Personal stories

AddToAny

Share

Everyone has a story: Meet the Imries

Source: 
Focus on Adoption magazine

Meet the Imrie family: Jody, a special education teacher and foster-turned-adoptive mom who lives in Vancouver; her daughter, Kristina (6); and her son, Krillen (7).

How did you get started as a foster parent?

From the time I was a teenager, I always knew I wanted to adopt children.  I just always felt that there were so many children in the world who needed a home, and I wanted to give one to some of them rather than bring more children into the world.  I didn’t feel a need for my children to be biologically related to me. 

Opinion: Black lives matter in Canada, too

Source: 
Focus on Adoption magazine

An adoptee reflects on black diversity in Canada and the importance of a global Black Lives Matter movement.

Racism: a Canadian reality

Here in Canada, anti-black racism is usually denied, ignored, and played down. The classic response from non-black Canadians to mentions of systemic anti-black racism and injustice is “well, there is more racism in the US than there is here”. This irks me to my core because it shuts down conversation and dismisses our experiences.

Everyone has a story: Meet the Milners

Source: 
Focus on Adoption magazine

As the eldest daughter in a family with 13 children, Rosaleen Milner knew all about life with many siblings. She also knew she wanted something different for her own future, something bold and adventurous. She wasn’t going to get married, and she definitely wasn’t having kids. That all changed when she met a handsome engineering student named Roger at Bible camp the summer she turned 15. A new vision started to take shape, one that would lead her on an overseas adventure, yes—but as that engineer’s wife, and the mother of their six children.

Another Man's Child

Source: 
Focus on Adoption magazine

Edmond Kilpatrick is the proud adoptive father of two daughters. As we approach Father’s Day, we’re pleased to share his thoughts on unconditional love and the meaning of family.

Relationships

Source: 
Speak-Out Youth Newsletter #3

If you're adopted or in care, it can be difficult to make and keep friends. So many things are always going on in your life. There might be attachment anxieties, loss and grief, and issues with separating from what you were once comfortable with. Change is really hard because you're trying to figure out "why" all the time.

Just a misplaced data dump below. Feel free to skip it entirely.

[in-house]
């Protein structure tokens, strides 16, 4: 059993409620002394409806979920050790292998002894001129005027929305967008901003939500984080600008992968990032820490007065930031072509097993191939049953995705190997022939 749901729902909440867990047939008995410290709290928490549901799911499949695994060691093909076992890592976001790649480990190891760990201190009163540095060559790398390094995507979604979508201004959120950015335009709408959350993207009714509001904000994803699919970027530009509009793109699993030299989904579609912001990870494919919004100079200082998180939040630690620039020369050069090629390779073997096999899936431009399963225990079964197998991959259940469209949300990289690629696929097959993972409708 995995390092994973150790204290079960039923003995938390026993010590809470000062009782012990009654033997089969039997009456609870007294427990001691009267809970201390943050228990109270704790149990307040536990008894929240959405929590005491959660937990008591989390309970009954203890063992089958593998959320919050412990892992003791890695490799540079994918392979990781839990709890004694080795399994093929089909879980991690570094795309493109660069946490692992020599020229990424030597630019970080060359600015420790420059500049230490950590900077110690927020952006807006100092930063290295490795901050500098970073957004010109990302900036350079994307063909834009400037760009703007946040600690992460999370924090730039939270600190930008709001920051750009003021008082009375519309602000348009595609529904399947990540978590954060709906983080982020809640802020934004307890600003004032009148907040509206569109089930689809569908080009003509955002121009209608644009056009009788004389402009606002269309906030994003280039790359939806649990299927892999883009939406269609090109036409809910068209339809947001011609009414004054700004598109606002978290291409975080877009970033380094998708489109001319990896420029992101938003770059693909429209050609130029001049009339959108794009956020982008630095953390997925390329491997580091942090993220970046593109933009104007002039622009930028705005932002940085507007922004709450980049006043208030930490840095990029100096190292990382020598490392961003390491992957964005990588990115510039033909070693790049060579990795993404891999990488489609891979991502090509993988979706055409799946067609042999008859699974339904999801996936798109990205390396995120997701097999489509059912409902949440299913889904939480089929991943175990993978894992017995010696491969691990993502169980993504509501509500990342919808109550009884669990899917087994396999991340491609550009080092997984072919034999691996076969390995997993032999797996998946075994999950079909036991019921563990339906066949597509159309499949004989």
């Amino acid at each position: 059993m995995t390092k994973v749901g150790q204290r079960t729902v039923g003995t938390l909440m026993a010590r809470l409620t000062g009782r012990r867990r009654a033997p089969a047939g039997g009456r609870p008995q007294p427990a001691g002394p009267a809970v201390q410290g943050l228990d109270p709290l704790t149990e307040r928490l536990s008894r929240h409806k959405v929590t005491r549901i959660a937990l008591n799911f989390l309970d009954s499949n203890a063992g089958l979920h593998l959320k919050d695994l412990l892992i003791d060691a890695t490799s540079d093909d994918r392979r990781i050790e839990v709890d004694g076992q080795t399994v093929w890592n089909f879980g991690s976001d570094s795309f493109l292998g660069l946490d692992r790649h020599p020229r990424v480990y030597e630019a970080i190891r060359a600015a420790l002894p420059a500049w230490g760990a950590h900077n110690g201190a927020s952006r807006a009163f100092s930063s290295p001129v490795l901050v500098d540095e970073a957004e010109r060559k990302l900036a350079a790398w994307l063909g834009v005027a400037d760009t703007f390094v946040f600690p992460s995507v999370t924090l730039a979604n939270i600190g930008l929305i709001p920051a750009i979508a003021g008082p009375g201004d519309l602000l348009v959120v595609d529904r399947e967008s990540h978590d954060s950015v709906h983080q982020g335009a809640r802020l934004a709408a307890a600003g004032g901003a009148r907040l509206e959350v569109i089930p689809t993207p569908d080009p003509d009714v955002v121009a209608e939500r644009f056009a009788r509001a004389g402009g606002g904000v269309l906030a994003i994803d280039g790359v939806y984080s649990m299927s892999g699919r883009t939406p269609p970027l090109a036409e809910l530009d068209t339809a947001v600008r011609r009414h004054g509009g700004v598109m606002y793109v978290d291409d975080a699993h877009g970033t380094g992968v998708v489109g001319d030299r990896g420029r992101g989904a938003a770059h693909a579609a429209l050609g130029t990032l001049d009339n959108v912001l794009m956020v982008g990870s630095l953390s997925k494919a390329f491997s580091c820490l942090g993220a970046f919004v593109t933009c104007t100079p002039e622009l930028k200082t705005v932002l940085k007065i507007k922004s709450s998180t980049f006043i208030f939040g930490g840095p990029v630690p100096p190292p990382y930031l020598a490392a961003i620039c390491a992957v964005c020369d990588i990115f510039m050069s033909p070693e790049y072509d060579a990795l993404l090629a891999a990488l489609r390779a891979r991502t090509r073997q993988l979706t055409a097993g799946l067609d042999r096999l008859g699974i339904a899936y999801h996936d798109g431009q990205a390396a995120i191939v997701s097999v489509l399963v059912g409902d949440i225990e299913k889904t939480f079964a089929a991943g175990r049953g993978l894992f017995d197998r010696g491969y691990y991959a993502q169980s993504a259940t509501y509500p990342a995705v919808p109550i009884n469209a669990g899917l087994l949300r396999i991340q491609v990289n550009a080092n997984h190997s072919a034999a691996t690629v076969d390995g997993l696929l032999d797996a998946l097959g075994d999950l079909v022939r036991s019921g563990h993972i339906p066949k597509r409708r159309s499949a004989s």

Adopted voice: Whose son, whose daughter

Source: 
Focus on Adoption magazine

The question of a lifetime

The complexity of my adoption story makes it a challenge to tell, but telling it is, I think, essential. It’s a way to preserve memories of the living and dead, to lend their lives some meaning, and to give thanks for the good fortune of having been raised by loving parents. Here are the bare bones, which will give some context for the poem that follows.

Finding my abilities

Source: 
Speak-Out Youth Newsletter #3

I grew up in care from the time I was two years old until I turned 18. I don't really remember a lot of my first foster home or much of my childhood. I was abused by my mom and ended up with post-traumatic stress disorder (PTSD). I was also diagnosed with fetal alcohol syndrome (FAS).

I do remember moving into my grandparents' house at the age of four. I lived there until I was 12. It was then that my disabilities began to show. I wasn't sure how to express myself or my feelings in a respectful and mature way, and it was getting hard for my grandparents to take care of me.

Thanks to adoption, house becomes home for new dad

Source: 
Focus on Adoption magazine

Just as I was getting a handle on my whole sleep deprivation thing, I seem to be right back to square one and find myself nodding off morning, noon, and night.

You see, I've solved my sleep apnea problem; but, what has left me desperate for a decent night's sleep these days is a battle with a serious case of jet lag and our beautiful daughter, Charlotte.

Diary of an Adoptive Mom #8

Source: 
Focus on Adoption magazine

In the eight of our series, we present the secret thoughts of an adoptive mom of three kids. After a couple of months having the children home, our mom finally admits she's overwhelmed and needs help.

No, I am not writing this from the psych ward. However, there are times when that is a definite possibility. Although things have improved since April, there is still such a long way to go.

Pages

Subscribe to RSS - Personal stories